A Pennsylvania-area judge ruled Thursday against Megan Thode, a former graduate student of Lehigh University who sued to have her C-plus grade raised. She sought $1.3 million in damages and claimed that she received the low mark because she advocated for same-sex marriage.
Northampton County Judge Emil Giordano ultimately ruled that Thode's C-plus grade, which she received as a result of a 2009 master's therapist field work course at Lehigh University, will stand, saying that he found no breach of contract or discrimination on behalf of the university.
Those representing Lehigh University, a private research college located in Bethlehem, Pa., have expressed satisfaction in Giordano's ruling, saying that the judge allowed universities to set the bar of work for their students.
Gary Sasso, dean of Lehigh's College of Education, told The Morning Call that he believes the judge's ruling affirms that "the university faculty have the responsibility to fairly evaluate the work of their students, and that academic rigor should not be compromised."
"We feel very badly for Megan Thode," Sasso continued, adding, "we hope that in the future she goes forward and does good things. We remain open to conversations with her about her readmission into that program, into our program, and into that class."
One of Lehigh University's lawyers, Neil Hamburg, argued during the legal proceedings that a previous Supreme Court ruling prevents judges from overriding academic decisions, except for in the rarest of cases, and overriding Thode's grade would undermine the country's educational system.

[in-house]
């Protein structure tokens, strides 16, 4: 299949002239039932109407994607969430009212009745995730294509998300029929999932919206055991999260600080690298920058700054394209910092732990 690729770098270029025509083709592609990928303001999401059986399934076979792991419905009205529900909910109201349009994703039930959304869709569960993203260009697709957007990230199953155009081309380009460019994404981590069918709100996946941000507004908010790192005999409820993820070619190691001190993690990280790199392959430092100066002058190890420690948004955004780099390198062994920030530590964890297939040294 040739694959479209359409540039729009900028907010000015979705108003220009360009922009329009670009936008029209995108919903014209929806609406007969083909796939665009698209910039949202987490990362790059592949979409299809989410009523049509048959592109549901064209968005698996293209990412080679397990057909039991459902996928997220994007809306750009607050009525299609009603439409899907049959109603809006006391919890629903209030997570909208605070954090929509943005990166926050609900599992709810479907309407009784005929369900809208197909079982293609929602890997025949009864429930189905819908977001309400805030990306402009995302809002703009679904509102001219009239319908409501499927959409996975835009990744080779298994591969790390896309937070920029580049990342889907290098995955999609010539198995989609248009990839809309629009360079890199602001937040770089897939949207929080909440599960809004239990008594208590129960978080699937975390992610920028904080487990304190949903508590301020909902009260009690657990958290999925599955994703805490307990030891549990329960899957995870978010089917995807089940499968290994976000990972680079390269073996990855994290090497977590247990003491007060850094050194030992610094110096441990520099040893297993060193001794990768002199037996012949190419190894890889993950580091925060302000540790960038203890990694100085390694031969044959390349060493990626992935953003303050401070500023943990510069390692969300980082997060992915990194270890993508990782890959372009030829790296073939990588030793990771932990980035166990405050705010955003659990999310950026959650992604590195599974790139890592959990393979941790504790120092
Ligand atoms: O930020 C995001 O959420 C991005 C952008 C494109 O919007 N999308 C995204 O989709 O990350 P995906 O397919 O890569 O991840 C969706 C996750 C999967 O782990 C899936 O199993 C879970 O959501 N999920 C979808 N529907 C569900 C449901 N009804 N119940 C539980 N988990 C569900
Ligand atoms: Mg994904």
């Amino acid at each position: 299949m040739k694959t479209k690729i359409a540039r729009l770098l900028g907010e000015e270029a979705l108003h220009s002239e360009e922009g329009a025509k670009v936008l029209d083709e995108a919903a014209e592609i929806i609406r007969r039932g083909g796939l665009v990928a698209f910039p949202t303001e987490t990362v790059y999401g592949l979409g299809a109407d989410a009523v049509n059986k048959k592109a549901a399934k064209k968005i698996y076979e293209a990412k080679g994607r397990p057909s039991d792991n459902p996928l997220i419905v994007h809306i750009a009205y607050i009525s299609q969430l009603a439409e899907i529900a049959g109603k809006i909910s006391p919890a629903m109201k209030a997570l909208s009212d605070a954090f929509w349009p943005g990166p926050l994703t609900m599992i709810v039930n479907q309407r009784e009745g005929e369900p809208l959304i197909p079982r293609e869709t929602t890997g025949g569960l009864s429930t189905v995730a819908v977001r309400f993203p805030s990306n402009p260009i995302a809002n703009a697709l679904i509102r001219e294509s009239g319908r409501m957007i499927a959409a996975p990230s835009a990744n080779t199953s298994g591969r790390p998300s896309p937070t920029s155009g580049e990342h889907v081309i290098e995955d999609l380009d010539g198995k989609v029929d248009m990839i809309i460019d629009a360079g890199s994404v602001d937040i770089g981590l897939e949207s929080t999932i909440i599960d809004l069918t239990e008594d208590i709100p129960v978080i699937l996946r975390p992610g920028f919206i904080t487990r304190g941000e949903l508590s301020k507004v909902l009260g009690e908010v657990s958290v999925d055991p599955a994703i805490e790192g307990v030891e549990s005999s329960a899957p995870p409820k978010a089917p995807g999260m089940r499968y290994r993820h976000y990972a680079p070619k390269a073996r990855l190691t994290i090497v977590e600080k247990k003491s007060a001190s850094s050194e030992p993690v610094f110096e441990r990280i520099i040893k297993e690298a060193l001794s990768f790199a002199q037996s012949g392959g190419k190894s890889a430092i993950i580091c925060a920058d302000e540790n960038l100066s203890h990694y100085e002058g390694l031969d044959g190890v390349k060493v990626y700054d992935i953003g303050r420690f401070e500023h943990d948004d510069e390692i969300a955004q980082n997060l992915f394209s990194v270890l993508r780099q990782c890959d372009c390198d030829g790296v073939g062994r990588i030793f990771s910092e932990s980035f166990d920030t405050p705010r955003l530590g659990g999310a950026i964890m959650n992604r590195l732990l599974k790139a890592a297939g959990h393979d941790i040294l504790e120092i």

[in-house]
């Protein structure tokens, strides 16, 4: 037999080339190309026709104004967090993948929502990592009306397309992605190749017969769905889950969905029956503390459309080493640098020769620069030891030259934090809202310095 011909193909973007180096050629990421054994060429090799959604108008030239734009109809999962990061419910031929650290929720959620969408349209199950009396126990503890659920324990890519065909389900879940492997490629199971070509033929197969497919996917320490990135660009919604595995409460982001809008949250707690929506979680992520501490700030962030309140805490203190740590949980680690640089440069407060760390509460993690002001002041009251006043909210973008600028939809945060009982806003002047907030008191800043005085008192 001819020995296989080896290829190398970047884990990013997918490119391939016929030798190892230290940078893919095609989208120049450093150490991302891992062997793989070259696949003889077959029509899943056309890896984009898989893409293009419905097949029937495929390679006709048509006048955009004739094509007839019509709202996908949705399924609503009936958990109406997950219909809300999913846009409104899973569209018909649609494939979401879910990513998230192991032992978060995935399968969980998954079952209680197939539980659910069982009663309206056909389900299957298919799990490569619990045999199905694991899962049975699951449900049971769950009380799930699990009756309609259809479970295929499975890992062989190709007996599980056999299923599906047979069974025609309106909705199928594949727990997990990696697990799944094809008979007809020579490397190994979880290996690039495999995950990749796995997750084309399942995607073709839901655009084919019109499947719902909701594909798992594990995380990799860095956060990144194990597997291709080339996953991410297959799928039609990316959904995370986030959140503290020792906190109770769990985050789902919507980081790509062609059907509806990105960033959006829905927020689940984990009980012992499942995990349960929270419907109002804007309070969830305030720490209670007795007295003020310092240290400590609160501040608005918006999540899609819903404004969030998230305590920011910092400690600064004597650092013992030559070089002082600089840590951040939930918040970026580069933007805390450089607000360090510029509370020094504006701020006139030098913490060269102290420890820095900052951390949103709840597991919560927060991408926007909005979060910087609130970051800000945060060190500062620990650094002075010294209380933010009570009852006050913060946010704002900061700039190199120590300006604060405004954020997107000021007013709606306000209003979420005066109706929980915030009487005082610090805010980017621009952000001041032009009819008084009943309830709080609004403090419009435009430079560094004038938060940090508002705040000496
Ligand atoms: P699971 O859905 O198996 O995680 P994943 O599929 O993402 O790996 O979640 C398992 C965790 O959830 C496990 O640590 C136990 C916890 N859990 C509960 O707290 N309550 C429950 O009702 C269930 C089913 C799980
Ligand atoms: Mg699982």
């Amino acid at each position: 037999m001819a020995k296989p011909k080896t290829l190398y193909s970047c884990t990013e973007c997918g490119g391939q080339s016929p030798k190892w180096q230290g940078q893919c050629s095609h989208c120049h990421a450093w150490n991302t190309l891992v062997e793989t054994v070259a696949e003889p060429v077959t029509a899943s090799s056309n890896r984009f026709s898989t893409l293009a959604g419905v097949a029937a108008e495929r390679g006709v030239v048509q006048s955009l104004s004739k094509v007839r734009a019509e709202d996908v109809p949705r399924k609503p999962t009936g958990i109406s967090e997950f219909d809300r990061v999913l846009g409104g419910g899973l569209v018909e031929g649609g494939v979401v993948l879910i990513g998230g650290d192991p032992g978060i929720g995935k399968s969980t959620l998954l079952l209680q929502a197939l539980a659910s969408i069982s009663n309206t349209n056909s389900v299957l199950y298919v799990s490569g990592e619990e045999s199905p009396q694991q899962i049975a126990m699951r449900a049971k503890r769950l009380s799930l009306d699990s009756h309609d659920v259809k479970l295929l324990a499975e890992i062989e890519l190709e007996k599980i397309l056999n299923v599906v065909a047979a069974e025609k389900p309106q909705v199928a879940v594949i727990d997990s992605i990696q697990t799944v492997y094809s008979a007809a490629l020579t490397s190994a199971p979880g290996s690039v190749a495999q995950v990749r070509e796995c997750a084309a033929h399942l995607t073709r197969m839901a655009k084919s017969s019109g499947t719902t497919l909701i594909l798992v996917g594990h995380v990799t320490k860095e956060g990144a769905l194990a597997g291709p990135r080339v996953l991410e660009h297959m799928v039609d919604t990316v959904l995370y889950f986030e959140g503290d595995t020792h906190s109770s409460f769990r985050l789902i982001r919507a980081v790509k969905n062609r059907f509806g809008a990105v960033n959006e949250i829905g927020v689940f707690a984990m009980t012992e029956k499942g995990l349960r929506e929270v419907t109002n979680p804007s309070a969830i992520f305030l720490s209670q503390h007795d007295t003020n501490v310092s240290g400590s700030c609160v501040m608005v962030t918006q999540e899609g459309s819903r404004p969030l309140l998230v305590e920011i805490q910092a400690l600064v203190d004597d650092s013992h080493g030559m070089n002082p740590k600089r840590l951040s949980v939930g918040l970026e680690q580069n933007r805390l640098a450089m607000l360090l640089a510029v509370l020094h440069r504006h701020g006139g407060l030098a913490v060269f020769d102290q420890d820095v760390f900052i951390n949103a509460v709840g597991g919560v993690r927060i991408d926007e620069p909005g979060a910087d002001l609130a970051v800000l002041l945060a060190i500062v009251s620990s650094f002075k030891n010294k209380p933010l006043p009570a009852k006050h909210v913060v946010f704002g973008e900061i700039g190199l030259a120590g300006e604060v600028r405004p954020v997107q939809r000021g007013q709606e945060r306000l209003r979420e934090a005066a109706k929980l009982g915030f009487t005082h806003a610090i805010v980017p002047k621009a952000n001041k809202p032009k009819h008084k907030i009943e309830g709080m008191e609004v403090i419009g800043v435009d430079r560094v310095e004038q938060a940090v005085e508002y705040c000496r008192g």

"The grades are what the academics in the academic institutions say they are," Hamburg told the judge.
"I think if your honor changed the grade, you'd be the first court in the history of jurisprudence to change an academic grade," Hamburg added.
Thode, a 27-year-old native of Nazareth, Pa., and daughter of Lehigh finance professor Stephen Thode, claimed that the C-plus she received from student-teacher Amanda Carr in her 2009 graduate-level therapist internship course prevented her from becoming a state licensed therapist.
Thode sought $1.3 million in damages because this was the estimated amount of earnings she believed she would have been making if she had not received her C-plus grade.
Carr reportedly gave Thode a B-plus on all written assignments, but gave her a zero in class participation, thus lowering her final grade to a C-plus.
Thode, who was attending the university tuition-free, was not able to continue on to her next course of her field work requirement due to her low grade, and subsequently switched her major to human development.
According to The Morning Call, Thode's lawyer, Richard J. Orloski, argued that Thode was discriminated against by Carr and Nicholas Ladany, former director of the degree program, because she had previously complained for having to pursue a supplemental internship and because she was an outspoken, pro-gay and lesbian advocate.
The lawsuit stated that Ladany was "personally annoyed and agitated that a female student" would complain to him regarding her grade, according to CNN.
Attorney Orloski, meanwhile, argued how much the grade has affected her future. "She's literally lost a career," Orloski asserted, according to The Morning Call.
According to LehighValleyLive.com, Orloski told the judge that the financial aspect of the lawsuit was not as important to his client as the grade change, as she hoped to still pursue a career as a licensed therapist.
Thode reportedly met with Carr after receiving the grade in an attempt to have it changed, but Carr kept the grade as is.
Carr testified during the trial, arguing that she stood by the grade, as Thode allegedly exhibited unprofessional behavior in the classroom, including swearing, and therefore received a low participation grade.
University lawyers also argued that Carr was not discriminatory on the basis of sexual orientation because she had a close family member who was a lesbian and because she previously counseled gay and lesbian patients.
Thode graduated from Lehigh University with a human development master's degree and currently works as an alcohol and drug counselor, which is not a state-certified therapist career.